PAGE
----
What is the first thing that pops into your mind when you hear the word “hike” or “hiking?” Many of us may think of trekking through the woods as hiking, but the Merriam-Webster dictionary defines “hike” as a long walk especially for pleasure or exercise.
If we agree with Merriam-Webster, a hike can take place just about anywhere–around a lake, on short easy trails, at a local park or even in our own neighborhood. Just remember that while it may be very easy to hike around our neighborhood, it probably won’t be very interesting.
Whether your hike is just a couple of miles or an all day event, you’ll probably need some ideas to keep your Cub Scout interested so that you don’t hear the dreaded “I’m tired, and I want to leave!”. I found this article about hiking with kids. The author has a list of some great suggestions. My favorite is learning to hike the way your kids do.
- Tiger Adventure – Backyard Jungle 1: Take a 1-foot hike. Make a list of the living things you find on your 1-foot hike.
- Tiger Adventure – Backyard Jungle 5: With your adult partner, go on a walk, and pick out two sounds you hear in your “jungle.”
- Tiger Adventure – Tigers in the Wild 2: Go for a short hike with your den or family, and carry your own gear. Show you know how to get ready for this hike.
- Wolf Adventure – Paws on the Path 6: Go on a 1-mile hike with your den or family. Watch and record two interesting things that you’ve never seen before.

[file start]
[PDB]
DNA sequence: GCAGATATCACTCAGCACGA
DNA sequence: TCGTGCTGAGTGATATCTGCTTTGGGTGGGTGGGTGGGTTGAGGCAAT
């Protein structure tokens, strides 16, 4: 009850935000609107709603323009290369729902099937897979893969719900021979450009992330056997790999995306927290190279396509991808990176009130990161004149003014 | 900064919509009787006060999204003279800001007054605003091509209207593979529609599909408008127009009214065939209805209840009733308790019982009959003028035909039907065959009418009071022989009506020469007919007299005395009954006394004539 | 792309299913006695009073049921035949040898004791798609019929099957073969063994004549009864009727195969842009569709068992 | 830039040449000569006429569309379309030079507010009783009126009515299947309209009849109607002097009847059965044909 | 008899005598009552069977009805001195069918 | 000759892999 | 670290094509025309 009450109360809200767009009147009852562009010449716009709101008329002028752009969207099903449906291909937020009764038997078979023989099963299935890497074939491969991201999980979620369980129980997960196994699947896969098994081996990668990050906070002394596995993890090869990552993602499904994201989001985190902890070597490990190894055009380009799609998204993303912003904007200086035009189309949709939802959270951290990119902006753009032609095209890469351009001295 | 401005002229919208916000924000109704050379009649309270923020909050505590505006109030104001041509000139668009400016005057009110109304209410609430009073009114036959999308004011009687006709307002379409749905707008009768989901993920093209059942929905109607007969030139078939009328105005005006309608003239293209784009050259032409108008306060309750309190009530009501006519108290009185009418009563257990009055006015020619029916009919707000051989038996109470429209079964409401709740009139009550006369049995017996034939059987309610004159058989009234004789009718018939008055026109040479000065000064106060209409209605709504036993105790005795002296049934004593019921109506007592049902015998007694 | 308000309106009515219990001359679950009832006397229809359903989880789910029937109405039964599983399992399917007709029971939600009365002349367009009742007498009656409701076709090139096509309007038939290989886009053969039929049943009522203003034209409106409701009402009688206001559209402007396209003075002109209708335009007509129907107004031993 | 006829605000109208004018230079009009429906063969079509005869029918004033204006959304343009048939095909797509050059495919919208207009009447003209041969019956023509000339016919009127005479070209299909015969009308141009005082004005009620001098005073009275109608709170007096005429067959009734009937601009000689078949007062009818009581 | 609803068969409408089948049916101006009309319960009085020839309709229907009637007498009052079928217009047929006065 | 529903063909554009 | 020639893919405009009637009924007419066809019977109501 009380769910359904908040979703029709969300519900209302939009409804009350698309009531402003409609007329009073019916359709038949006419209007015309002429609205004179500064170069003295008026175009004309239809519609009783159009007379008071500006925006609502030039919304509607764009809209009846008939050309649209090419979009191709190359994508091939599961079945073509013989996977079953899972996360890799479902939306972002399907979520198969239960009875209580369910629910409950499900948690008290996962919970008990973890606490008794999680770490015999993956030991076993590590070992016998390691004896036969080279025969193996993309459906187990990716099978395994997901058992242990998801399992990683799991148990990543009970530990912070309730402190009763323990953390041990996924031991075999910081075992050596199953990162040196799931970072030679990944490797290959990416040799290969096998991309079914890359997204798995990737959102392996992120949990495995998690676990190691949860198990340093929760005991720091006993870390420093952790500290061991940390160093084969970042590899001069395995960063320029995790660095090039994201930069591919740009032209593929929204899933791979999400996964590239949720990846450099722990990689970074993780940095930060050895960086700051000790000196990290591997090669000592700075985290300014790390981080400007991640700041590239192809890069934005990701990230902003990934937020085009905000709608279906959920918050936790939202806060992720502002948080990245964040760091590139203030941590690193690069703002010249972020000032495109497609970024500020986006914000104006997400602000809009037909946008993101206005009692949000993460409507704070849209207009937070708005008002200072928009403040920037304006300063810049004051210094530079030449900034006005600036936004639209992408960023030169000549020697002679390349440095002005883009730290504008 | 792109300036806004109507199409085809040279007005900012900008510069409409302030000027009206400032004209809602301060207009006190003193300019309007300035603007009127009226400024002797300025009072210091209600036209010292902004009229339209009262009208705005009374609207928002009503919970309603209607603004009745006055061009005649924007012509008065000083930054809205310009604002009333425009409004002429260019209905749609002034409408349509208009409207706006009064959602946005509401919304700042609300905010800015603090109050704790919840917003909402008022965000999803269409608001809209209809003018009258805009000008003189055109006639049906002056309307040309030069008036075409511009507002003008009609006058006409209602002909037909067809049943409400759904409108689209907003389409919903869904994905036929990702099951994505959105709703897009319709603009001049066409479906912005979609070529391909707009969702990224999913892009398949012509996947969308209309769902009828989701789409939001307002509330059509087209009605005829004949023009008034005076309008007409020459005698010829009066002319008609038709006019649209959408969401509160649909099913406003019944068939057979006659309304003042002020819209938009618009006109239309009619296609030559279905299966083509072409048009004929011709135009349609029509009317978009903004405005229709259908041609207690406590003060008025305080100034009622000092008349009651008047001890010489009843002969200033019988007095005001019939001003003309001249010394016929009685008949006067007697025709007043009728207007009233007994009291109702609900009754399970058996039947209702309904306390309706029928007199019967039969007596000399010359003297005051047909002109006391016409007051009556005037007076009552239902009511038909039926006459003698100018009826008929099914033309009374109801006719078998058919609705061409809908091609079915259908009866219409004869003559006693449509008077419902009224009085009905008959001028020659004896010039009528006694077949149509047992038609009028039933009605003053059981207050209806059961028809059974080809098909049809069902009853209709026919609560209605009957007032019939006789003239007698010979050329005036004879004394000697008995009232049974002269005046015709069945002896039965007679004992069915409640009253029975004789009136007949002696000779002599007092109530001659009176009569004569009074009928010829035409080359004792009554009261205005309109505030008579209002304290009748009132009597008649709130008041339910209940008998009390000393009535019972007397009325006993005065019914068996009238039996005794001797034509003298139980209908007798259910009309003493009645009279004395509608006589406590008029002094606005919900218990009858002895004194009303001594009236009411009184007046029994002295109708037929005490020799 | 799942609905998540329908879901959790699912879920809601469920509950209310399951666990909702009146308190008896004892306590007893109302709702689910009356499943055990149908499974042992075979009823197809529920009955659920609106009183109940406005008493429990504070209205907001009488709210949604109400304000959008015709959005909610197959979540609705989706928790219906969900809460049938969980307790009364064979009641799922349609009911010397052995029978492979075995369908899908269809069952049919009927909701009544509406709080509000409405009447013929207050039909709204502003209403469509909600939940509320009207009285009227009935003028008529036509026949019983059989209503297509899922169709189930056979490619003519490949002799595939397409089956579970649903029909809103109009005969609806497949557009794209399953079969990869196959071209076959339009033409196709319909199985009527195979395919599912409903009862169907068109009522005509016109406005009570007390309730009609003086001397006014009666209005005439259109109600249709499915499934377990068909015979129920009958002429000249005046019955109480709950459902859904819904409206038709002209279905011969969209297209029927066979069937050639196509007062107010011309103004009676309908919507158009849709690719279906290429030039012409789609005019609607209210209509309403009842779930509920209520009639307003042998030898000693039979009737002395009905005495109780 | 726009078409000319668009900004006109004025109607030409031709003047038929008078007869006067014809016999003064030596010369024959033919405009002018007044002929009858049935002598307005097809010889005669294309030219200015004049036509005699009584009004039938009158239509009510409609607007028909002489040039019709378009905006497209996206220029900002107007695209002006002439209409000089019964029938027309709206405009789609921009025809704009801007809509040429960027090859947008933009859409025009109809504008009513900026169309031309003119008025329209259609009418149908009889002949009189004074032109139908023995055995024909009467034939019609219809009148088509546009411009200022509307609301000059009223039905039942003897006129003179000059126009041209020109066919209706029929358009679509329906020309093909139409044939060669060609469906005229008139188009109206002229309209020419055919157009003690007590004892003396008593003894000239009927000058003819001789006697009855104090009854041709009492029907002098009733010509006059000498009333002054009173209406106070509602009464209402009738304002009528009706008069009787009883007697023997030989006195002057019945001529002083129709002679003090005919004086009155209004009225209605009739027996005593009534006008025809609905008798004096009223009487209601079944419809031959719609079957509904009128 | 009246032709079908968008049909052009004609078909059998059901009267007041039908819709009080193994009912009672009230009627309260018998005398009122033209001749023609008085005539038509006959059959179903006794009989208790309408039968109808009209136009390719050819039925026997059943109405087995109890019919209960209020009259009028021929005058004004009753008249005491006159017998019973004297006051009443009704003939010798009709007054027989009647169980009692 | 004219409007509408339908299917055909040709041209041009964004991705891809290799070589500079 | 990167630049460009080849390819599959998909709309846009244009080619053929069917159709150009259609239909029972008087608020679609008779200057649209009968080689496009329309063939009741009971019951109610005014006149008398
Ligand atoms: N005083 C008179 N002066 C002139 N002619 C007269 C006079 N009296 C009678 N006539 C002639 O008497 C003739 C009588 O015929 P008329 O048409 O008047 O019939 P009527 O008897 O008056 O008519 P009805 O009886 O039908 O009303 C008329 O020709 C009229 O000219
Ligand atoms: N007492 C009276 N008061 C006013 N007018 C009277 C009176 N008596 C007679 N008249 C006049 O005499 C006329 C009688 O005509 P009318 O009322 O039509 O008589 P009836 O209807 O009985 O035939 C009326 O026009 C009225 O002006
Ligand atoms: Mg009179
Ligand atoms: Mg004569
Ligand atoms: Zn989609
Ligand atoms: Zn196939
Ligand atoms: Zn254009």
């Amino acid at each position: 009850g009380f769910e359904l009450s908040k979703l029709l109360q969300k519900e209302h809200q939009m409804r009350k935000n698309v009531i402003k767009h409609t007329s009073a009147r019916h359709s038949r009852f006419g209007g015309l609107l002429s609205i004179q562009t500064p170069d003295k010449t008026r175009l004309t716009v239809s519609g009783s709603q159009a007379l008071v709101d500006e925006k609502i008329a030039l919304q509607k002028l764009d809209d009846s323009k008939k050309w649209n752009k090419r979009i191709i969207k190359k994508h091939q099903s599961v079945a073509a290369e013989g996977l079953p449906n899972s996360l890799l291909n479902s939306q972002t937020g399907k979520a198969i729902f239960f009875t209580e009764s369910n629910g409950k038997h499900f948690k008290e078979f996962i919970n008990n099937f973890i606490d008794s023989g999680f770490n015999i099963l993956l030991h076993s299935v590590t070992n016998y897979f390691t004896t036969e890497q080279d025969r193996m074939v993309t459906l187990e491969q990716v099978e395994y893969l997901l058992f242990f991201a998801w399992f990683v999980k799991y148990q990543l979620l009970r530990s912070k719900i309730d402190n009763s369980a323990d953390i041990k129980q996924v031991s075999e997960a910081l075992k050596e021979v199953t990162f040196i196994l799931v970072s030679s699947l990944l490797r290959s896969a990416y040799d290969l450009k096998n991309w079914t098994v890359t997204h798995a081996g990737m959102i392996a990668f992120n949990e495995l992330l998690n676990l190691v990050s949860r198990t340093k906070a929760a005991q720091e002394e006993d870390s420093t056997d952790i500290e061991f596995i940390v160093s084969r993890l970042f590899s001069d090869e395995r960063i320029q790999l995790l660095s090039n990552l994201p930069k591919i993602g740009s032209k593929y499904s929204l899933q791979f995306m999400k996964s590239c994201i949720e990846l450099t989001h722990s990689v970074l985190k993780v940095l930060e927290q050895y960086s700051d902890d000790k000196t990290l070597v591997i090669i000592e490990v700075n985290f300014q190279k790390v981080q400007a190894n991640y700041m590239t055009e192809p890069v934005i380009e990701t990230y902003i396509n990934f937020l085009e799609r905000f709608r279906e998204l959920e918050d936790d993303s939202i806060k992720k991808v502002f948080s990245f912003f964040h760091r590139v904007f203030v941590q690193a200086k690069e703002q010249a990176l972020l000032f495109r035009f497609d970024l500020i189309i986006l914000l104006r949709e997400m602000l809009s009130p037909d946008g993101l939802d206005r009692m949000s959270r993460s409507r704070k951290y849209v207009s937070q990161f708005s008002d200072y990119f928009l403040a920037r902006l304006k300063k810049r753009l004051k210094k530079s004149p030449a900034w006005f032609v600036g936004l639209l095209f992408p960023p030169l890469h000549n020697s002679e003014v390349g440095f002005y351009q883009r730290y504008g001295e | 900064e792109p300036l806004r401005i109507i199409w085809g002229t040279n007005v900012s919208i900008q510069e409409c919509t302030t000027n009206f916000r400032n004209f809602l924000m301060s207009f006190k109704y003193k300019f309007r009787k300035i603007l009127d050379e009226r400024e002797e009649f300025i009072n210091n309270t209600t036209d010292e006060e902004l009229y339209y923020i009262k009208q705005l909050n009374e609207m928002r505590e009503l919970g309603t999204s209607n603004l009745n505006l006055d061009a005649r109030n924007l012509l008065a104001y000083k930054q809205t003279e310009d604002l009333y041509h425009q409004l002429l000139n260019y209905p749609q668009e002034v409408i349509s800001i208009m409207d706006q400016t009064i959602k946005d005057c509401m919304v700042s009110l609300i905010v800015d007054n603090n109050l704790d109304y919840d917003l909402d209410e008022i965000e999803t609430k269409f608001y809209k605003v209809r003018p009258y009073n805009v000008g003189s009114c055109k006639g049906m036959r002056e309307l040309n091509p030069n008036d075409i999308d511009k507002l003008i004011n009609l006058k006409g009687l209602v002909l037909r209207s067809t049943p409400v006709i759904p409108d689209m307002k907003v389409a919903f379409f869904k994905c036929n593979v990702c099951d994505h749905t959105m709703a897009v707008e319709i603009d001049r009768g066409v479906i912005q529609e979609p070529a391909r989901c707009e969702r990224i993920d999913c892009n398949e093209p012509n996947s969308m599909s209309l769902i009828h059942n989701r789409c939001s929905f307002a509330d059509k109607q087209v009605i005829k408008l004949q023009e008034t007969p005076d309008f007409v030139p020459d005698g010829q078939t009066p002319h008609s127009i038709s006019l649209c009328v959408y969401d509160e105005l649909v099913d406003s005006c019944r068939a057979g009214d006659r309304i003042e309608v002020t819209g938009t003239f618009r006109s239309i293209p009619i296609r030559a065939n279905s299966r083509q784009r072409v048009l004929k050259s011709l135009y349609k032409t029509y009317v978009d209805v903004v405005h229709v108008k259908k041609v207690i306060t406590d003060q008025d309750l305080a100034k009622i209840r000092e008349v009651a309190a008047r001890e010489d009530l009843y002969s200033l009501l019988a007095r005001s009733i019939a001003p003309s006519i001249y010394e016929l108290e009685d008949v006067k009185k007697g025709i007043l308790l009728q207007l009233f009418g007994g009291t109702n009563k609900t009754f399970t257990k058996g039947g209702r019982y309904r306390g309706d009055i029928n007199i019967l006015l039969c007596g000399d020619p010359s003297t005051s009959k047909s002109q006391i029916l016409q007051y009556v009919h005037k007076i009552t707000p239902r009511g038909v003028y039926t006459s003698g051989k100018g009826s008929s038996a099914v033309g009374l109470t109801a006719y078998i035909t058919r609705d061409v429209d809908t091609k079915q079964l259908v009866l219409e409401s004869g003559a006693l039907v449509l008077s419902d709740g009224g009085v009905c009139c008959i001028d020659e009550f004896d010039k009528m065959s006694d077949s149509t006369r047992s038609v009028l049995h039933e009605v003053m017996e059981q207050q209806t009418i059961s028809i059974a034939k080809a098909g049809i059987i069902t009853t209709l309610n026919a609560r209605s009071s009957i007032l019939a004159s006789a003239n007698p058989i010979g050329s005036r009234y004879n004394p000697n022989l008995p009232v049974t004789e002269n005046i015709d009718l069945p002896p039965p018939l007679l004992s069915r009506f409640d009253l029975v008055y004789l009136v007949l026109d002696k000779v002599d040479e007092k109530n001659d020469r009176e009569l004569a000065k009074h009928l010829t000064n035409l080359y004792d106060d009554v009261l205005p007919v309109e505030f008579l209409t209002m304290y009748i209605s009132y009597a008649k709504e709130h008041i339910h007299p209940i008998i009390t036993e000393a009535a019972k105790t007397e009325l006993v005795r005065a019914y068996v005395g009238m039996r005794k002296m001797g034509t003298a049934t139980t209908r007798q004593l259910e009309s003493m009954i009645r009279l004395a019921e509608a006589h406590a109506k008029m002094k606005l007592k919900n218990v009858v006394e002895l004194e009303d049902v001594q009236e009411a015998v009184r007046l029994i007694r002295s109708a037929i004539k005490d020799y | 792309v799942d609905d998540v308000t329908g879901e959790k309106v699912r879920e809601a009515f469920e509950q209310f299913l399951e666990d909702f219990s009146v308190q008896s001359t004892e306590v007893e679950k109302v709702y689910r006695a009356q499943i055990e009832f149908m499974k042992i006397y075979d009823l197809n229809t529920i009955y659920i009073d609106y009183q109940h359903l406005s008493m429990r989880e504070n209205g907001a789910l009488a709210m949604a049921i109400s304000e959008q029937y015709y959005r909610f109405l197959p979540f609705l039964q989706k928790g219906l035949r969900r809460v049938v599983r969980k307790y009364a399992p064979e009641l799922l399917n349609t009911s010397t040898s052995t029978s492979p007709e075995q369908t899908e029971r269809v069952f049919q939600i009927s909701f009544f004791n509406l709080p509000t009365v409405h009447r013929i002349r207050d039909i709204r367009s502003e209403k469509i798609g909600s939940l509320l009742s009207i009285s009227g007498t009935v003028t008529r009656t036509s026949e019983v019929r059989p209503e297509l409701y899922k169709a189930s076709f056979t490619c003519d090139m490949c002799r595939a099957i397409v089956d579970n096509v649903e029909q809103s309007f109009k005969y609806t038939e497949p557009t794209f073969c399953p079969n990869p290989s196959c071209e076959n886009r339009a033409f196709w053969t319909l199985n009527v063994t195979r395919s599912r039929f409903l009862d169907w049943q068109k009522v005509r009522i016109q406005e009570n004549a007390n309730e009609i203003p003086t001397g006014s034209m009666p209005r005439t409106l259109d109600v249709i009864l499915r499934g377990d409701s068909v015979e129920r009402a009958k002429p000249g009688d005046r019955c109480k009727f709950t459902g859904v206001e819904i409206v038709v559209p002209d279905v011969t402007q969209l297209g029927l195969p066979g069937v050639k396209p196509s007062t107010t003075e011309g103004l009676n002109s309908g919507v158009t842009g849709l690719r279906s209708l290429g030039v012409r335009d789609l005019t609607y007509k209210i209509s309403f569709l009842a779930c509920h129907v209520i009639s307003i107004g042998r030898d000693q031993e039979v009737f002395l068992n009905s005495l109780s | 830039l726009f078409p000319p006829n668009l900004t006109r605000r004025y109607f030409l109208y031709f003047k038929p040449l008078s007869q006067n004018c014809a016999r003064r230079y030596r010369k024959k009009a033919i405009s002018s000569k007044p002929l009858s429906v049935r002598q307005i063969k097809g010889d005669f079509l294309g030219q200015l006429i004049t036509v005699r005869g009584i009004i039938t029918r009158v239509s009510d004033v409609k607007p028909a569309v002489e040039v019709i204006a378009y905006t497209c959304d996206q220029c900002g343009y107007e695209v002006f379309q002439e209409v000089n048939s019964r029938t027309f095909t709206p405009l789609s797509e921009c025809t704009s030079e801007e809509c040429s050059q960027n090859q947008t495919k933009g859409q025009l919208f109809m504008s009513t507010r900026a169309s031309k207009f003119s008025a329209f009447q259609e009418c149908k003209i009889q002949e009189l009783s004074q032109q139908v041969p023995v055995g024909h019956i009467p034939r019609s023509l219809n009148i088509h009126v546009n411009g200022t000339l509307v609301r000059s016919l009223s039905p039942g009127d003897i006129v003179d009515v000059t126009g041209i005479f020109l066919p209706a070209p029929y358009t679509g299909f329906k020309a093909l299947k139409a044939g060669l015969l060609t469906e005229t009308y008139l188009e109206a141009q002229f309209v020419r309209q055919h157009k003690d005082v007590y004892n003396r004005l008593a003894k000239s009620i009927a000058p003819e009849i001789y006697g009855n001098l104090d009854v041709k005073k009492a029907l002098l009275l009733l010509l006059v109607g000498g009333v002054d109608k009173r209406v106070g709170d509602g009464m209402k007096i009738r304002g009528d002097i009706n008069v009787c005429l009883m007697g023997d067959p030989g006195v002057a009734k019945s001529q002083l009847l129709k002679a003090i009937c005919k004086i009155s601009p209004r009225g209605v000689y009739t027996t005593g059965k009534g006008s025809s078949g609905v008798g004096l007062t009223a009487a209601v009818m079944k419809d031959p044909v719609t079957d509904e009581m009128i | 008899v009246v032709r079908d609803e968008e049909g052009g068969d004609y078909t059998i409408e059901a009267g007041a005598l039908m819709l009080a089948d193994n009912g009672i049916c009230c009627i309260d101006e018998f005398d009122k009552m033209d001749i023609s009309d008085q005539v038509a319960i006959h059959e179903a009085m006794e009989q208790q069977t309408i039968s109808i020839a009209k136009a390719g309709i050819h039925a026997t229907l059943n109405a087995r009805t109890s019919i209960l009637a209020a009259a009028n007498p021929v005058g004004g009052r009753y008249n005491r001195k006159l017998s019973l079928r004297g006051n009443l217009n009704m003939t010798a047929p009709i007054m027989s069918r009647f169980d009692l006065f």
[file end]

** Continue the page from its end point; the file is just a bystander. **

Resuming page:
- Wolf Elective Adventure – Finding Your Way 5: Using a map and compass, go on a hike with your den or family.
- Bear Adventure – Fur, Feathers, and Ferns 1: While hiking or walking for one mile, identify six signs that any mammals, birds, insects, reptiles, or plants are living nearby the place where you choose to hike.
- Webelos Adventure – Webelos Walkabout 6: With your Webelos den or with a family member, hike 3 miles (in the country, if possible).
They can also mark off this requirement for the Outdoor Activity Award.
Outdoor Activity Award 1: Participate in a nature hike in your local area. This can be on an organized, marked trail, or just a hike to observe nature in your area.
If you aren’t sure where to hike, check with any of your local parks. Many of them have hiking trails of varying distances and difficulty. The employees there will be happy to help you plan your hike.
Yours in Scouting,
P.S. If this series gave you some useful information, sign up below for more great Cub Scout tips!